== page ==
11.30.2015

onto something: cannabis and gaba

Seven minutes had passed by the time we saw the world flood back into our son’s eyes, seven miserable minutes until we were sure his seizure was done. Even after all these years it never gets easier to see him get sucked into an epileptic vortex.

At bedtime, having sensed the looming fit, I’d given Calvin two times his normal dose of homemade THCA cannabis oil, which seemed to postpone the seizure’s onset until after midnight, though didn’t halt its approach. When the convulsing finally stopped, I gave him another full dose, squirting tiny bits into his mouth between swallows. Thankfully, the oil seemed to prevent a subsequent attack.

Every time Calvin suffers more than one seizure in a single night I try using a new strategy, hoping to solve the puzzle, escape the conundrum, thwart the assault. Several daily doses of THCA oil appear to work well to curb his daytime seizures to a great extent—he has had only one daytime grand mal in 451 days. Sadly, though, this month has been a bad one for our boy, having had seven grand mals at night and a cluster of about a dozen partials, making it his worst month, seizure wise, in years.

Despite this setback (I should emphasize here my suspicion that it’s due, at least in great part, to a difficult benzodiazepine withdrawal) my husband and I remain hopeful. Since augmenting Calvin's cannabis oil regimen with various supplements in recent months—zinc to suppress the excitatory neurotransmitter glutamate and improve his body’s production of GABA, the body’s chief inhibitory neurotransmitter that Calvin’s body is craving due to the difficult and protracted benzodiazepine withdrawal, vitamin D to aid calcium absorption to help remedy Calvin’s osteopenia (which was perhaps caused by years on a failed ketogenic diet and/or side effects from some of his antiepileptic drugs), a daily probiotic to improve digestion, immune function and GABA production, and P5P (the active form of vitamin B6) to aid in the production of GABA as well—we’ve seen him make strides. Besides the disappearance of daytime grand mal seizures, we’ve seen Calvin have far fewer and less intense viruses and infections, seen him sleep better and lose much of his stubborn refusal, seen his stamina and behavior vastly improve, seen him drool less, seen his persistent chin rash disappear and, perhaps best of all, in the absence of spoken language he is now able to employ various signs, albeit some emergent, for the words hug, all done, more and eat—thanks to the hard work of his aide Mary.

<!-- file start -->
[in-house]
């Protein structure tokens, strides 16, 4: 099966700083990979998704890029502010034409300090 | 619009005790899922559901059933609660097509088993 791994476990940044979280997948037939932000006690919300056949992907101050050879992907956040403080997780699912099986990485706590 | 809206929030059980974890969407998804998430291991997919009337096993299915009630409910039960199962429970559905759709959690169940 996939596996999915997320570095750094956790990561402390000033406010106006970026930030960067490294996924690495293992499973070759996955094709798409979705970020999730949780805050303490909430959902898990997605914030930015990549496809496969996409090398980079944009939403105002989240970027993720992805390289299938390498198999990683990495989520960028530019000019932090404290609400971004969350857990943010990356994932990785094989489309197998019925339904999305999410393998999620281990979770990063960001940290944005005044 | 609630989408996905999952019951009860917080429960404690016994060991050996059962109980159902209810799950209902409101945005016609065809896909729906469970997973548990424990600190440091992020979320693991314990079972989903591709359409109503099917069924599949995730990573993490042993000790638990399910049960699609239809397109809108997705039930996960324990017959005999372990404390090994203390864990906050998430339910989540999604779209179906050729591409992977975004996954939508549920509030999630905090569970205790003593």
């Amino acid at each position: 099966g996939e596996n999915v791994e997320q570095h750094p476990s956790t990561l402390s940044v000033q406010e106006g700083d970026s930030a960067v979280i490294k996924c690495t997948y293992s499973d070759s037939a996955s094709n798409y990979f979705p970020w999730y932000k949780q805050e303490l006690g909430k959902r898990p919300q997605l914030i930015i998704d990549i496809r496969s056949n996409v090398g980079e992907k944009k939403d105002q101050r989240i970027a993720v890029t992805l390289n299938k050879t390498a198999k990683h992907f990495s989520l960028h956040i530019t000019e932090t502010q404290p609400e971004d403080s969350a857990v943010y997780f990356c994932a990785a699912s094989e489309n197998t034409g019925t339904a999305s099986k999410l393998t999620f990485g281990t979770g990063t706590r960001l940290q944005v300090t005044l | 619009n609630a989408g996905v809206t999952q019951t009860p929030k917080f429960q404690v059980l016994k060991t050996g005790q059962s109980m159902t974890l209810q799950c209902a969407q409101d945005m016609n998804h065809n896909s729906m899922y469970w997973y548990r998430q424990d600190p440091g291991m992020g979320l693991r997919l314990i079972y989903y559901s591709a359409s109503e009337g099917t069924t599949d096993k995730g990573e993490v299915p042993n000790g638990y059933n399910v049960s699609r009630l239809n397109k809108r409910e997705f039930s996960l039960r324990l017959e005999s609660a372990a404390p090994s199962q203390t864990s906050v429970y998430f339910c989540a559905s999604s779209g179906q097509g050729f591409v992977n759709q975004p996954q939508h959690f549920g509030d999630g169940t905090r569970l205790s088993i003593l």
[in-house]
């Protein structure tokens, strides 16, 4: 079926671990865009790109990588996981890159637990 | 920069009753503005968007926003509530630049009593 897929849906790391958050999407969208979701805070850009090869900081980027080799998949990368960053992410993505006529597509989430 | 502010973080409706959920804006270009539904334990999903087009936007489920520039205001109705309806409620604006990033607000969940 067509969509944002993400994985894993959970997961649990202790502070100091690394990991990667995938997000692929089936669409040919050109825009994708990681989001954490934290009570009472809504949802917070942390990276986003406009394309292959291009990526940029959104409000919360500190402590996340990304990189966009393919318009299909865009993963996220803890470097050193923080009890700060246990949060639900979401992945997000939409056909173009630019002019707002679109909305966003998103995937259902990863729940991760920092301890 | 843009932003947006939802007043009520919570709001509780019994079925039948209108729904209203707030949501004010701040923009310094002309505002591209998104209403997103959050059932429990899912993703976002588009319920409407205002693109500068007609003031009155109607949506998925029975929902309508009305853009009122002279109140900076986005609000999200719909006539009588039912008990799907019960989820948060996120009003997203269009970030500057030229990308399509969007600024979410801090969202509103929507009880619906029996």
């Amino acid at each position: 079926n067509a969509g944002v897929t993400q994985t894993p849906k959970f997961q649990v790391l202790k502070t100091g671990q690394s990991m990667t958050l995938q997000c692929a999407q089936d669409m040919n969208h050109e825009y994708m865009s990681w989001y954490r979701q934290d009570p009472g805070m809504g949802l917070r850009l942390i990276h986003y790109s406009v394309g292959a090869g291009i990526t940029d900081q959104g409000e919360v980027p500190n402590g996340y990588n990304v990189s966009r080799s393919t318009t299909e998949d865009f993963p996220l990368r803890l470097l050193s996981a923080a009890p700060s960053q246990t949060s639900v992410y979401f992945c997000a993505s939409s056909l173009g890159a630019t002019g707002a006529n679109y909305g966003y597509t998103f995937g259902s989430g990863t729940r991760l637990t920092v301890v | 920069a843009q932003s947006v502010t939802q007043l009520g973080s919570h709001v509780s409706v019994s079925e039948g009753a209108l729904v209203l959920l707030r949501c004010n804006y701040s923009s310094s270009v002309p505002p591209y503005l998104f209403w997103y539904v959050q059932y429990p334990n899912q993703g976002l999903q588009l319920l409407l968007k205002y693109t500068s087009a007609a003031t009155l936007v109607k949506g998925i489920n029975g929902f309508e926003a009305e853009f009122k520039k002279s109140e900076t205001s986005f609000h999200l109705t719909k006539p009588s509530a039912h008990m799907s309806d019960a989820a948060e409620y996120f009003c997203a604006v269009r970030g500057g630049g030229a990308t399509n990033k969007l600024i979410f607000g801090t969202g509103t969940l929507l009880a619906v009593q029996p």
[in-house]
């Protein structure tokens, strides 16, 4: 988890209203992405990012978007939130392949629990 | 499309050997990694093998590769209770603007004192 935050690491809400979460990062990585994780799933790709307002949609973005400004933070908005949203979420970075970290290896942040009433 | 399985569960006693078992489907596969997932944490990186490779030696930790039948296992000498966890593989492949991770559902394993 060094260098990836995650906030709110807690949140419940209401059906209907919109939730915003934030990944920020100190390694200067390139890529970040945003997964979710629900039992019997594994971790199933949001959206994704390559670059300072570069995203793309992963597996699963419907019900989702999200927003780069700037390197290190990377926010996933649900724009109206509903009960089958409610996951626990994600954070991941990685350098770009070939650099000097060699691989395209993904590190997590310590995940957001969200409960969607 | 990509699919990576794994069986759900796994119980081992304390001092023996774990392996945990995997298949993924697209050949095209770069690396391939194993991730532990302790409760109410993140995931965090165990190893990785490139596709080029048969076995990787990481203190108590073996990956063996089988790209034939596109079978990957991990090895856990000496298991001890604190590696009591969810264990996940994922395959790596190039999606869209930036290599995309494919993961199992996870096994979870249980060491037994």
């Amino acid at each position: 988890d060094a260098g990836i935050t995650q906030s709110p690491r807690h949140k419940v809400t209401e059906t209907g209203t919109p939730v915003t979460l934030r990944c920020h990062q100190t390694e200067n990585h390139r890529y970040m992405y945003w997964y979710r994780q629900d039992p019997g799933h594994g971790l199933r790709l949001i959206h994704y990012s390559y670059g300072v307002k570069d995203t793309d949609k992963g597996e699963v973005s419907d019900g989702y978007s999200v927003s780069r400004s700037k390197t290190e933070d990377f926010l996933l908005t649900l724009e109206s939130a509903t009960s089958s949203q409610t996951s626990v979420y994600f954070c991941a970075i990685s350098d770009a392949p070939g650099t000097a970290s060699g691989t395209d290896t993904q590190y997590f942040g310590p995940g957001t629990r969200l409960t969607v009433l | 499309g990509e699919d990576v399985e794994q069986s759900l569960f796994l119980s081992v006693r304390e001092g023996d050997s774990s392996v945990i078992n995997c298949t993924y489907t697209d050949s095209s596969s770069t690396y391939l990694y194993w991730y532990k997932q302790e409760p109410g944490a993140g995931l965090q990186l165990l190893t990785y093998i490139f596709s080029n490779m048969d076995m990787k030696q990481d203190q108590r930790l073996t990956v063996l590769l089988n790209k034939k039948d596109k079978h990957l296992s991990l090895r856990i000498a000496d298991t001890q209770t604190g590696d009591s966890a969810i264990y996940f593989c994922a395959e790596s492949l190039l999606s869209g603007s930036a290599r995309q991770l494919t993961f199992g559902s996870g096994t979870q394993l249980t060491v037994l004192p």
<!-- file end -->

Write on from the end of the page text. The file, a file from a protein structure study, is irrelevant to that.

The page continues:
In other words, Calvin is coming back to life again after some years as a lethargic zombie followed by many years as a raving lunatic, both phases I've no doubt resulted from the mind-warping pharmaceutical antiepileptic drugs, the main band-aids used for treating epilepsy.

It is too early to know, what with so little research, what cannabis might be doing to my son’s brain. But lets be honest, the disclaimers drug makers put on nearly every antiepileptic drug admit to as much—that they don't know exactly how they work. What I can say is this: Calvin usually has four or five grand mal seizures a month and, sometimes, a handful of partials—this in the face of an active withdrawal, having reduced his addictive benzodiazepine, clobazam, by nearly ninety percent. He is taking only one other antiepileptic pharmaceutical drug, Keppra. There was a time when Calvin was on the ketogenic diet plus very high doses of three or four pharmaceutical drugs at once, yet he was still enduring a dozen or more seizures most months, not to mention suffering the drugs' deleterious effects on his behavior, stamina, focus and development.

We're not out of the woods yet, but I’d say we might be onto something with this cannabis-GABA thingy; at least I can always hope.

Photo by Michael Kolster

4 comments:

  1. I am really hoping, too!

    I first discovered your site whilst researching cannabis oil treatment (for our 11 year old rescue dog who has canine degenerative myelopathy). I have gone back to the beginning and read through almost all of your posts. You and your husband are the most incredible parents and, to be entirely honest, I just don't know how you have managed to do all you have done and still do, day after day...and yet, it is also entirely understandable, because he is your son and you love him with all your heart and soul. You write incredibly beautifully and I think you are an amazing Mother to an amazing little boy.


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    Replies
    1. dear desiree,

      aw, shucks.

      xoxo,
      christy

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    2. Desiree has it exactly right.
      JK

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  2. How exciting that he is signing!That is huge progress and can be such an opening for him to communicate. Sorry it's been a rough month though.

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